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I am left thinking that the main reason that natural selection ever was established was due to the compliments and benefits it carried for the wealthy establishment who had control of science and academic institutions.   It isn't because it's anything like a consistent theory.  Unlike gravity, chemical laws, and most of the laws of science, it is notably a hit or miss thing and, unlike those, it falls unequally on those of different classes and ethnic groups.  Darwins' self-interest and that of his early and later supporters clearly embedded in it is reason enough to arouse the deepest skepticism of the idea.

Science is an attempt to produce reliable information about the world and the universe, it is an attempt to make sense of human experience and perception.  Scientific methodology reduces its focus in an attempt to generalize knowledge about the basic physical aspects of that human experience.  It can produce a specific kind and range of knowledge, when it is well and honestly done   History is every bit as much an attempt to do that focusing on a different scale of human experience,  The history of natural selection assumed to be relevant to human societies has produced the historical record of eugenics and the several radical applications of eugenics by the Nazis and other dictatorial regimes. History often uses the information that science can provide to it, using it to consider the physical, material and, to somewhat less impressive results, the statistical frequency of aspects of the historical record.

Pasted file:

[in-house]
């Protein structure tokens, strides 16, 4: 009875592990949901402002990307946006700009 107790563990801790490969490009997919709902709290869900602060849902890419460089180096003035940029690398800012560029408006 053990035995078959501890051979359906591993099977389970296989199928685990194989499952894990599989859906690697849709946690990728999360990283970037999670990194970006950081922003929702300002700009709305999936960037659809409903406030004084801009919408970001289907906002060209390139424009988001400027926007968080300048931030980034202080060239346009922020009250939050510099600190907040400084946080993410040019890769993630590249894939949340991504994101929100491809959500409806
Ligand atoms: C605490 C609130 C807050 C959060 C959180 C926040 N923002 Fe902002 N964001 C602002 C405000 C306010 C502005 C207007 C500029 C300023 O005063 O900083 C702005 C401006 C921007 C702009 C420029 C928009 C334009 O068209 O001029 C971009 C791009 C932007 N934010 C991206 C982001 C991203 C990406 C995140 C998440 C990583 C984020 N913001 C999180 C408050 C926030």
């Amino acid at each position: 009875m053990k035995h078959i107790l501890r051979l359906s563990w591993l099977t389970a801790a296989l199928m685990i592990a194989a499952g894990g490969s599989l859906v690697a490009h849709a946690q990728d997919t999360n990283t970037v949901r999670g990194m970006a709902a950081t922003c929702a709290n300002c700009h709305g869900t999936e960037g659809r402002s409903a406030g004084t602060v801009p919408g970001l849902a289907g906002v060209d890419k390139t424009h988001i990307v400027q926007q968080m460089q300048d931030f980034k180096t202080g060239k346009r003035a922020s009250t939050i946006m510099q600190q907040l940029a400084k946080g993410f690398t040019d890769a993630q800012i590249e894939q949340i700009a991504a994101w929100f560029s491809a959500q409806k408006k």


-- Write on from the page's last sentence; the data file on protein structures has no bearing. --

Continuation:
In this case, with the enormous evidence of the disaster of applied natural selection in human history,  it is time for scientists to come down from their Olympian perch, where they may see things in too general a focus for them to really see what's there.  The historical case of what Darwin said, what his followers did and the results of that are far more reliable than the evidence that natural selection is more than the traditional way of thinking about these things, enforced by habit and by peer coercion.   Maybe it's time that scientists consider that other people might see things their customs prevent them from seeing.  If only Darwin had done that he might have avoided these questions of him inserting his self-interest into evolutionary science.